A certain set of investors will always put money into gold to use as a hedge against inflation and volatility, the very things cryptocurrencies currently embody.

Gold is universally accepted as a medium of exchange. However, cryptocurrencies still face technological, cultural, and regulatory barriers to widespread acceptance. Most cryptocurrencies aren’t useful unless you want to invest in cryptocurrencies. A cryptocurrency is only as useful as its network effects. They are far from being a satisfactory medium of exchange between institutions, consumers, and governments.

Does Gold Have a Future?

Cryptocurrencies will probably be with us for the foreseeable future. But, individual cryptocurrencies will inevitably disappear. They will zero-out.

“If you’re trying to figure out where to store your life savings, traditional assets are still your safest bet,”  Ethereum founder Vitalik Buterin, 19 Feb 2018

Gold will also always have a future, but gold will never zero out. Because gold is in demand, exists in the real world, is rare and relatively stable, and is tied into the culture and history of the human race, it will always be valuable and worth investing in.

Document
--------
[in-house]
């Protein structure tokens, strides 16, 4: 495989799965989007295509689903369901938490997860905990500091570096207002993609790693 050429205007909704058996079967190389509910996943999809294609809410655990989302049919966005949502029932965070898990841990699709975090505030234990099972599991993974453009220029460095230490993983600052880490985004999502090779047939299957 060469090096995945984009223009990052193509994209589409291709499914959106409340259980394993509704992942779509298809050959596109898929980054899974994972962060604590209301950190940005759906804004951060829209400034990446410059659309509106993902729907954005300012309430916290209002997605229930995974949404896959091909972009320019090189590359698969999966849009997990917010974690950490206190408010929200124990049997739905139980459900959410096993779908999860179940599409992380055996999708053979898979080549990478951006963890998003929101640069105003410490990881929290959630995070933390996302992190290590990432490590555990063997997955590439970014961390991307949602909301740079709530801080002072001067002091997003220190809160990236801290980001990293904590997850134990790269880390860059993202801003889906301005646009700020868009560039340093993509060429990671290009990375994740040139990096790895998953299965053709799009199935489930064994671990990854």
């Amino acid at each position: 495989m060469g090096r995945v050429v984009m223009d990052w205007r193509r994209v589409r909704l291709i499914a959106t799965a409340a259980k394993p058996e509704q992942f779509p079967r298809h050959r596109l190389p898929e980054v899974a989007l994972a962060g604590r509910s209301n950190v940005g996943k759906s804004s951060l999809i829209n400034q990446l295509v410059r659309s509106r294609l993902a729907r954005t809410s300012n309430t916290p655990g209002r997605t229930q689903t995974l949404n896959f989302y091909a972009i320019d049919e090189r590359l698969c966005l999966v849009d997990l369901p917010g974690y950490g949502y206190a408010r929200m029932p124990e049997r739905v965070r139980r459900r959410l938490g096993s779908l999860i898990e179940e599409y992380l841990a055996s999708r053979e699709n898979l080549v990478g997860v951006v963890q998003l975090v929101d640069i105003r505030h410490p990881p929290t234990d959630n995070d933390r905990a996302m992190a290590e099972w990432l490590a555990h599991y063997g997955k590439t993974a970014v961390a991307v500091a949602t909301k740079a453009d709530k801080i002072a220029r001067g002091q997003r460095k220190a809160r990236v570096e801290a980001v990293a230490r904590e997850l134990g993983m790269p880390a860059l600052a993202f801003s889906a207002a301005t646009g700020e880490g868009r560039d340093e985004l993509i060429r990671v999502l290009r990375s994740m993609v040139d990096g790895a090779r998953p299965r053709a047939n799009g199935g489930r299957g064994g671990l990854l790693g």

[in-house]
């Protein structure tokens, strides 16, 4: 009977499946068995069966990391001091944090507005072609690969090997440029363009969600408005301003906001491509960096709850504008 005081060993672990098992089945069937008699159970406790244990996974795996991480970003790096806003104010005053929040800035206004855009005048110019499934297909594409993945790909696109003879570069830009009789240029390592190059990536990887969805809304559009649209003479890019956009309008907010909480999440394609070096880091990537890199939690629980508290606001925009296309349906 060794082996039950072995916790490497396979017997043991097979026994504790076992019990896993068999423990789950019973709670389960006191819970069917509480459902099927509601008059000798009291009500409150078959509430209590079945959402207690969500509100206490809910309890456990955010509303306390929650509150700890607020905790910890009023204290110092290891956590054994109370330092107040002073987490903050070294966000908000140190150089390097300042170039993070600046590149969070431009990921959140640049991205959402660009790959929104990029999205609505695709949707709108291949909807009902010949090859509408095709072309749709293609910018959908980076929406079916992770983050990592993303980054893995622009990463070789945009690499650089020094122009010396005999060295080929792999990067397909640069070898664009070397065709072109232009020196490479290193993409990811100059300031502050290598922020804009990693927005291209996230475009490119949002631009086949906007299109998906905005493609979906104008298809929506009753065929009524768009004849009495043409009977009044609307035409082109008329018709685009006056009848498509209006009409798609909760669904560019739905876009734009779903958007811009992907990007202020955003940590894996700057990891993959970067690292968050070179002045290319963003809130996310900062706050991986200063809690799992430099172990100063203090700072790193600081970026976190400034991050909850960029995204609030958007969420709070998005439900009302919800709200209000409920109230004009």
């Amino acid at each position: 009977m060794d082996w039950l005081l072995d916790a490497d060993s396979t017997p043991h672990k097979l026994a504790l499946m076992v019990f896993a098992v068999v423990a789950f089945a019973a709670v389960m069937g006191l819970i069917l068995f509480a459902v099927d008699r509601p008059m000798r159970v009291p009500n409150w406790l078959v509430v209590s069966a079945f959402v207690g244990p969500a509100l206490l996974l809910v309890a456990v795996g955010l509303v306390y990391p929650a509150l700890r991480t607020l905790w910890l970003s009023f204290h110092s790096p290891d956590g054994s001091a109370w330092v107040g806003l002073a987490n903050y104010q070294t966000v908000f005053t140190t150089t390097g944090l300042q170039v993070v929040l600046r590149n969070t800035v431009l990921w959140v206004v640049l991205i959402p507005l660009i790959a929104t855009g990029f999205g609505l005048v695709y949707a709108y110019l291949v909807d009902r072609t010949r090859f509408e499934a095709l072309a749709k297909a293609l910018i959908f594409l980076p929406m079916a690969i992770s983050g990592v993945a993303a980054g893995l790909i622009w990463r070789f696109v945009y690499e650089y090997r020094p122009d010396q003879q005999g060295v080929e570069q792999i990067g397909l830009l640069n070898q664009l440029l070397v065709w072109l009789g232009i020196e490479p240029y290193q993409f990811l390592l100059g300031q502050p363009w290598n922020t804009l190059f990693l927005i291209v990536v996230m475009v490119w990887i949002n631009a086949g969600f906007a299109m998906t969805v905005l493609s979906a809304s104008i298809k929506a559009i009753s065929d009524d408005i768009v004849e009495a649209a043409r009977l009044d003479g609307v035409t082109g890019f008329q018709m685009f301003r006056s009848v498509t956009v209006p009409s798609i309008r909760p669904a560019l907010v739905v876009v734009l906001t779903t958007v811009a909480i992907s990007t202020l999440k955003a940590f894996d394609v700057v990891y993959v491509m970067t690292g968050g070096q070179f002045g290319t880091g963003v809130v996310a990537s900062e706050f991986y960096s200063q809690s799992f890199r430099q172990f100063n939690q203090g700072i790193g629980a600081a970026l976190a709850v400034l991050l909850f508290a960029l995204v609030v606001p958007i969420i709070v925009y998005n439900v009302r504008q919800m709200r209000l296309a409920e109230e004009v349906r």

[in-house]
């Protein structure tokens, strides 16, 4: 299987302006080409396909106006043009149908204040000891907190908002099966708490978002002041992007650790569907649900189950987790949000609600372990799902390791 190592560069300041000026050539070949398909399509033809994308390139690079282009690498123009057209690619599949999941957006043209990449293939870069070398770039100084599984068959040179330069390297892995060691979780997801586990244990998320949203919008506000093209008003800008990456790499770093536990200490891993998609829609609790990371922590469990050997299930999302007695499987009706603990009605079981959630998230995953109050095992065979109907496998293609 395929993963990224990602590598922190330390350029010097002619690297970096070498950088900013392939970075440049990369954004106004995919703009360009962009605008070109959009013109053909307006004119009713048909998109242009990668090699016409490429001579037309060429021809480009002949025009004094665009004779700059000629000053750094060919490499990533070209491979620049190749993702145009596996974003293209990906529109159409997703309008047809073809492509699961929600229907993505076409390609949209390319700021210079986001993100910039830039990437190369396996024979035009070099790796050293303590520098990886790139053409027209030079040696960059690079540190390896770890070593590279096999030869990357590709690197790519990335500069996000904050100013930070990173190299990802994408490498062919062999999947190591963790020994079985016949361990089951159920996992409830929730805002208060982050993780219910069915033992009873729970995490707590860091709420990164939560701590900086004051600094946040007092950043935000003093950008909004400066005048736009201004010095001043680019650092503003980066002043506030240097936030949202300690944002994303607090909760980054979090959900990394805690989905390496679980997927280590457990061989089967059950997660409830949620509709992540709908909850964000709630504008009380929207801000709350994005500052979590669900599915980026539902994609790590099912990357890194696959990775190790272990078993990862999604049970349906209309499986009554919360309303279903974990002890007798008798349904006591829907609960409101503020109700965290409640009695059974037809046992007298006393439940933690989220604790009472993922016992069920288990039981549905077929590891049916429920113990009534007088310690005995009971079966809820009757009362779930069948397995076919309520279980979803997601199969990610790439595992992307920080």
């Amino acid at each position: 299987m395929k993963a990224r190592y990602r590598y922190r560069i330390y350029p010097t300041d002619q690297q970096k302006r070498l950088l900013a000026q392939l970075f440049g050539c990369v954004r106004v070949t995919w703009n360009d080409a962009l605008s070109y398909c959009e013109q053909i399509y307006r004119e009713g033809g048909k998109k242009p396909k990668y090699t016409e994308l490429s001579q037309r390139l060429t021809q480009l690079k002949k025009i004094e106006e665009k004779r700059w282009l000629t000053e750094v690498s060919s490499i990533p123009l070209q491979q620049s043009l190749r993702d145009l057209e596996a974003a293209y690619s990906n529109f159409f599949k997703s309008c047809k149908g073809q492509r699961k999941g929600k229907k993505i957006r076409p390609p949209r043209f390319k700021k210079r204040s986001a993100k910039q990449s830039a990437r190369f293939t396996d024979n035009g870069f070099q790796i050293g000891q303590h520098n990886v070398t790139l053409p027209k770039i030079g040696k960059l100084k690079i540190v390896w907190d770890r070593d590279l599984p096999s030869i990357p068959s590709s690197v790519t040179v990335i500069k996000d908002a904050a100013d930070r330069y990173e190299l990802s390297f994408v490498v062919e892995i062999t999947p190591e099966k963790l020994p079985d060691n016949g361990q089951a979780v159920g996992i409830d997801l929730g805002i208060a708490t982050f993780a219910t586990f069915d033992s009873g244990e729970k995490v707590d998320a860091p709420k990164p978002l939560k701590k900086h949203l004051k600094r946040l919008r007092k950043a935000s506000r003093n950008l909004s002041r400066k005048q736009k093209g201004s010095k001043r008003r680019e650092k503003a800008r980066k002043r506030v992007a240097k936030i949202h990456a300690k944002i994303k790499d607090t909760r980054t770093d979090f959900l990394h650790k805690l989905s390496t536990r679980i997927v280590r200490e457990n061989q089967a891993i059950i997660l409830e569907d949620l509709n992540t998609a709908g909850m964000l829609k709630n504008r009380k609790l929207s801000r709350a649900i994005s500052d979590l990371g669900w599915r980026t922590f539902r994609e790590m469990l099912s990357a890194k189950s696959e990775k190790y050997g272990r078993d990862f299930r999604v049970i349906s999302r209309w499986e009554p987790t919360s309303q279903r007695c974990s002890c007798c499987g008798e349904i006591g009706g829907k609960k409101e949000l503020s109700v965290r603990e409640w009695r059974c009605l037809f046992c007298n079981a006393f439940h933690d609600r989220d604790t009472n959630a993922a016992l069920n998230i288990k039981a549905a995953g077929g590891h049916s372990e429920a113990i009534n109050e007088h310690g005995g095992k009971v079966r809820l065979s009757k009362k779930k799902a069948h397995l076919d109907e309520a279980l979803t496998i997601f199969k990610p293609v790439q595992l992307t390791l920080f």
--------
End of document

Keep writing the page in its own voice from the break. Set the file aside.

Additionally, gold is still a much sought-after material for many industries.

Who are the Gold Consumers?

Gold is used in many different industries. The biggest industrial consumers of gold, by percentage of global gold demand, are:

Jewellery                     52.44%

Bars and coins            25.29%

Electronics                    9.12%

Heavy Industries         6.52%

Medical & Dental         1.24%

The top ten largest gold consuming countries in the world are:

  1. China
  2. India
  3. United States
  4. Germany
  5. Thailand
  6. Saudi Arabia
  7. Turkey
  8. Iran
  9. Vietnam
  10. Indonesia

The current price is low. But, that is a function of gold being a commodity, and subject to supply and demand. The current low price is not permanent. Just as the price did not stay forever at its record highs from several years ago, it will recover from its current period of underperforming prices.

In the next few years, many gold investors will be celebrating their patience and foresight while many crypto investors will be moaning about the disappearance of one or more high-profile cryptocurrencies.


© Saint Gabriel Pty Ltd (‘Saint Gabriel’) and any related bodies corporate that are involved in the document’s creation. Whilst all reasonable care has been taken to ensure the accuracy of information provided, neither Saint Gabriel nor its third-party providers accept responsibility for any inaccuracy or for investment decisions by any person on the basis of the information included. Past performance is not a reliable indicator of future performance. Saint Gabriel does not guarantee the performance of any investment. Any general advice has been prepared without reference to your investment objectives, financial situation or needs. You should consider the advice in light of these matters and if applicable, the relevant disclosure document before making any decision to invest.